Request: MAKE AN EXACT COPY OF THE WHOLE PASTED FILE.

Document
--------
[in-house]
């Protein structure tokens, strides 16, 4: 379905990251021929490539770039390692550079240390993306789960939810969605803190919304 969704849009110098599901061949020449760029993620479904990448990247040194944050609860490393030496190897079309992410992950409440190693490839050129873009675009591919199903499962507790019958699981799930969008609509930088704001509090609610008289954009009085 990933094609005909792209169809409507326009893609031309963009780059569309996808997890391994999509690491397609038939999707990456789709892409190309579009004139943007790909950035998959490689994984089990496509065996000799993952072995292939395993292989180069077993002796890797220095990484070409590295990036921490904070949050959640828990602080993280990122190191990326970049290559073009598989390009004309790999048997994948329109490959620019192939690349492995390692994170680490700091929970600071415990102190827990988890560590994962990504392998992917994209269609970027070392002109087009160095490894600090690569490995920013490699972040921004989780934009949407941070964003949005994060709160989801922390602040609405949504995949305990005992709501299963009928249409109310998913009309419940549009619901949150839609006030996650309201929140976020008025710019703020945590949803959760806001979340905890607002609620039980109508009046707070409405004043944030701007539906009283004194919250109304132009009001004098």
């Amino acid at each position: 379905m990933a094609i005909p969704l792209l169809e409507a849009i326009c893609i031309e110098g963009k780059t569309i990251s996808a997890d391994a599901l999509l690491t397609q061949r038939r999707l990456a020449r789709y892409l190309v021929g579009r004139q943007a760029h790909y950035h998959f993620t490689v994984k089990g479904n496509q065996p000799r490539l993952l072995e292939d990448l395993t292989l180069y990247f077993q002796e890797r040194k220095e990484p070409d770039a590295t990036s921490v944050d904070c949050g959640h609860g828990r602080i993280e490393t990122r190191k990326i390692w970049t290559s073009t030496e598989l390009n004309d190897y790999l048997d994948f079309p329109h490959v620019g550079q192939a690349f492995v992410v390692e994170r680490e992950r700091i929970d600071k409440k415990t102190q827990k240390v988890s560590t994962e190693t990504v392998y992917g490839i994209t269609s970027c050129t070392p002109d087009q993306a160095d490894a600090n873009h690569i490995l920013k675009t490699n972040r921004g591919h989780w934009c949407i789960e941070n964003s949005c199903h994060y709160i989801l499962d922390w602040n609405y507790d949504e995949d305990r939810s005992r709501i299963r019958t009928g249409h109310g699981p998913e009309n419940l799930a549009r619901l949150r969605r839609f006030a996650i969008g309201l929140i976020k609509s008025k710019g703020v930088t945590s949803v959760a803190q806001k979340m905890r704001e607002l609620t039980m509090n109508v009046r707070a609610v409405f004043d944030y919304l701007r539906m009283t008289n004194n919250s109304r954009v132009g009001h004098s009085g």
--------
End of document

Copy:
[in-house]
């Protein structure tokens, strides 16, 4: 379905990251021929490539770039390692550079240390993306789960939810969605803190919304 969704849009110098599901061949020449760029993620479904990448990247040194944050609860490393030496190897079309992410992950409440190693490839050129873009675009591919199903499962507790019958699981799930969008609509930088704001509090609610008289954009009085 990933094609005909792209169809409507326009893609031309963009780059569309996808997890391994999509690491397609038939999707990456789709892409190309579009004139943007790909950035998959490689994984089990496509065996000799993952072995292939395993292989180069077993002796890797220095990484070409590295990036921490904070949050959640828990602080993280990122190191990326970049290559073009598989390009004309790999048997994948329109490959620019192939690349492995390692994170680490700091929970600071415990102190827990988890560590994962990504392998992917994209269609970027070392002109087009160095490894600090690569490995920013490699972040921004989780934009949407941070964003949005994060709160989801922390602040609405949504995949305990005992709501299963009928249409109310998913009309419940549009619901949150839609006030996650309201929140976020008025710019703020945590949803959760806001979340905890607002609620039980109508009046707070409405004043944030701007539906009283004194919250109304132009009001004098």
């Amino acid at each position: 379905m990933a094609i005909p969704l792209l169809e409507a849009i326009c893609i031309e110098g963009k780059t569309i990251s996808a997890d391994a599901l999509l690491t397609q061949r038939r999707l990456a020449r789709y892409l190309v021929g579009r004139q943007a760029h790909y950035h998959f993620t490689v994984k089990g479904n496509q065996p000799r490539l993952l072995e292939d990448l395993t292989l180069y990247f077993q002796e890797r040194k220095e990484p070409d770039a590295t990036s921490v944050d904070c949050g959640h609860g828990r602080i993280e490393t990122r190191k990326i390692w970049t290559s073009t030496e598989l390009n004309d190897y790999l048997d994948f079309p329109h490959v620019g550079q192939a690349f492995v992410v390692e994170r680490e992950r700091i929970d600071k409440k415990t102190q827990k240390v988890s560590t994962e190693t990504v392998y992917g490839i994209t269609s970027c050129t070392p002109d087009q993306a160095d490894a600090n873009h690569i490995l920013k675009t490699n972040r921004g591919h989780w934009c949407i789960e941070n964003s949005c199903h994060y709160i989801l499962d922390w602040n609405y507790d949504e995949d305990r939810s005992r709501i299963r019958t009928g249409h109310g699981p998913e009309n419940l799930a549009r619901l949150r969605r839609f006030a996650i969008g309201l929140i976020k609509s008025k710019g703020v930088t945590s949803v959760a803190q806001k979340m905890r704001e607002l609620t039980m509090n109508v009046r707070a609610v409405f004043d944030y919304l701007r539906m009283t008289n004194n919250s109304r954009v132009g009001h004098s009085g």